This family isn't nuclear...
Chapters: 17 (Plus an epilogue.)
Book Links: Goodreads
Sharp Objects is Gillian Flynn's debut novel, and it's one helluva debut at that. I'm coming to the realization that, if you're yet to pick up one of Ms Flynn's novels, be warned, there are no lights at the end of the tunnel. This isn't a bad thing; I go through so many books with messages of light and hope, that it's nice to broaden my repertoire. Sharp Objects is a truly chilling look at a more than just dysfunctional family. Like the tagline says: It's toxic. It's so subtle to begin with, then far more dire as the novel progresses. It's almost up there with Gone Girl, but just almost.
Camille Preaker is a reporter in Chicago, a reporter for a paper slinking into obscurity; if it hasn't already. Editor Frank Curry knows he needs something big, a story that puts them on the map, and he thinks he has the perfect one.
Two little girls have disappeared in the small town of Wind Gap.
And Frank has the prefect reporter for the job: One ex-Wind Gap resident Camille.
Returning home is one of Camille's worst nightmares, but she has no choice.
There might be a sicko on the loose, but that's the least of her worries. Camille is far more concerned with her family.
And whether or not she'll survive a return to them....
Sharp Objects, I digress, has a little bit of a weak plot compared to everything else that goes on. It's still a fantastic thriller, with a well-worked story that deserves to be devoured, but I, if not completely, guessed the trajectory of the story and its outcomes. Well, in regards to the main overarching story line of the missing little girls. Plots for the characters however, their journeys, are among the best I've read. They're dark and gritty and completely disturbing. I was absolutely horrified by the end. It's novel gold, with the end of each page practically forcing you to turn to the next.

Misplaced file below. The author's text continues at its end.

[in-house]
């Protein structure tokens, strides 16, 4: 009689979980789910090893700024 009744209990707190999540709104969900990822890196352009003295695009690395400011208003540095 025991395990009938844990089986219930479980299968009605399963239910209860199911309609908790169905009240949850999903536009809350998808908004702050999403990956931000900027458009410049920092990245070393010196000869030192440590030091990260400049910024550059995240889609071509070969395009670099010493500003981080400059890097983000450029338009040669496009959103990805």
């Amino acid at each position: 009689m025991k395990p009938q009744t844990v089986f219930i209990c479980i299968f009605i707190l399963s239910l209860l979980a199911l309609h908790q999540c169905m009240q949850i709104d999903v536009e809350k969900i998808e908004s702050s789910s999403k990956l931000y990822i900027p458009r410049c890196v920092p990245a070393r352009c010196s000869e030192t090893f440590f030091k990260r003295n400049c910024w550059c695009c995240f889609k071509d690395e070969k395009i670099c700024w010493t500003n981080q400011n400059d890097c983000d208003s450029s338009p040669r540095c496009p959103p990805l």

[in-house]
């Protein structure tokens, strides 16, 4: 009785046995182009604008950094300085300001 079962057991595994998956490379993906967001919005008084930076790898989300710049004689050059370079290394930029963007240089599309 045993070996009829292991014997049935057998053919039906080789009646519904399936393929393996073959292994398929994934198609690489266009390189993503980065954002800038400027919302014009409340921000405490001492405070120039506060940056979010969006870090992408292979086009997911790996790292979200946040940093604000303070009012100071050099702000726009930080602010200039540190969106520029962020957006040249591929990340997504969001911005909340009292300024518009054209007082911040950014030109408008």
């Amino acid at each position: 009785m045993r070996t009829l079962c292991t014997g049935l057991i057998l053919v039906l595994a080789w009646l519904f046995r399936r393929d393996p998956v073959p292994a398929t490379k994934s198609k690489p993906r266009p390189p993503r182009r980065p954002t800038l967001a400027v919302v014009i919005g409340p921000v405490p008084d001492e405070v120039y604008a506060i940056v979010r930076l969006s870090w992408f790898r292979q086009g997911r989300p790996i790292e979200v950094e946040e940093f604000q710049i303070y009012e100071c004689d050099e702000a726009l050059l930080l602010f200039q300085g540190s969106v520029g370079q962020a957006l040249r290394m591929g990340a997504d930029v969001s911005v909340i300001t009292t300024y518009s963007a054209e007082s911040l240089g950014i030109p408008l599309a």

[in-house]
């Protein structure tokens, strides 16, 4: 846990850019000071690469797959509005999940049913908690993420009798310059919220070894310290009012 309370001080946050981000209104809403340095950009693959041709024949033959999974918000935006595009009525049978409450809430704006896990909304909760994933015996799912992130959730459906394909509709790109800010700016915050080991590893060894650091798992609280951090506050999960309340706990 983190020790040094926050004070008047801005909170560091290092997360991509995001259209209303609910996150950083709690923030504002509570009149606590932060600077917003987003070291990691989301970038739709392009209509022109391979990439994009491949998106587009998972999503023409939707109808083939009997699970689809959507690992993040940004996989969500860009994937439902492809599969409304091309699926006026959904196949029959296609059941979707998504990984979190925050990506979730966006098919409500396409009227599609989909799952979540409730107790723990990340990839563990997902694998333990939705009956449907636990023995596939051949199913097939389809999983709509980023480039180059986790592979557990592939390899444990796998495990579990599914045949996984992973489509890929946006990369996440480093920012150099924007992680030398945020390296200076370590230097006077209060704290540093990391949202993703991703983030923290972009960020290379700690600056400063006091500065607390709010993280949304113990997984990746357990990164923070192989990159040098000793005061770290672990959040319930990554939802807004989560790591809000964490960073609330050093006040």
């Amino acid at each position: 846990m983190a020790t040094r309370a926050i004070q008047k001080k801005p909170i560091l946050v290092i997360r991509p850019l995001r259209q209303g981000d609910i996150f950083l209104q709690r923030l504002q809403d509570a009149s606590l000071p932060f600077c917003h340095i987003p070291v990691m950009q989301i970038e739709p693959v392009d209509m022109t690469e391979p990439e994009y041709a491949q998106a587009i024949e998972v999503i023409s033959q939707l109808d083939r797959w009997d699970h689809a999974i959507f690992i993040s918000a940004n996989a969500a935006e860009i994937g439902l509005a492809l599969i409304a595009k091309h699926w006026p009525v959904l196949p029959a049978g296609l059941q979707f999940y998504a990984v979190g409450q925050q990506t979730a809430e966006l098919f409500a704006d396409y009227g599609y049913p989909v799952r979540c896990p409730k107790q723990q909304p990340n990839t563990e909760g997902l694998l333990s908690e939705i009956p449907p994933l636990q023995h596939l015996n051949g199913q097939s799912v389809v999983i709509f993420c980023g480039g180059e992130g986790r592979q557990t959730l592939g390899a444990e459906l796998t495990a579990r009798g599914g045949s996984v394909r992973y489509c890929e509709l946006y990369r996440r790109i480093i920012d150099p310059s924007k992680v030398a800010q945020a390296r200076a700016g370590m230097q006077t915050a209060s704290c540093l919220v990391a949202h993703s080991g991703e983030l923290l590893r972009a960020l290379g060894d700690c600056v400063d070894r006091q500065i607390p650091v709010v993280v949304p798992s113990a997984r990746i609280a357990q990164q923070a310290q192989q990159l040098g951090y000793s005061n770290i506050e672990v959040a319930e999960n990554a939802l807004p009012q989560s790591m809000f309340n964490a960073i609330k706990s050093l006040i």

That's also where my half-a-star comes away. The beginning of Sharp Objects is slow; hard to get into. In fairness it has the job of setting up both the crime genre aspect (two missing girls) and the thriller aspect (Camille's relationship with her family). The latter of which is the main focus of the story.
But Gillian Flynn's characters are among the finest; well-written, fleshed out to within an inch of their lives. It's these layers that bring the novel its bittersweet magnificence. I am wholly absorbed by them, their journeys and pasts, motivations and personalities. Gone Girl is fantastic with what it does with its characters, but Sharp Objects definitely nudges out in front on that aspect. The book's theme focuses on love, but it's not the strong and good emotion I'm normally used to. Here, it's deadly.
In Ms Flynn's novels, characters are people and back stories are histories. It doesn't feel like fiction; it feels real.
I think I just have enough in me to dive into another of her works.
Excited might be the wrong word. I think obsessed is more accurate.
For more Gillian Flynn reviews: Index
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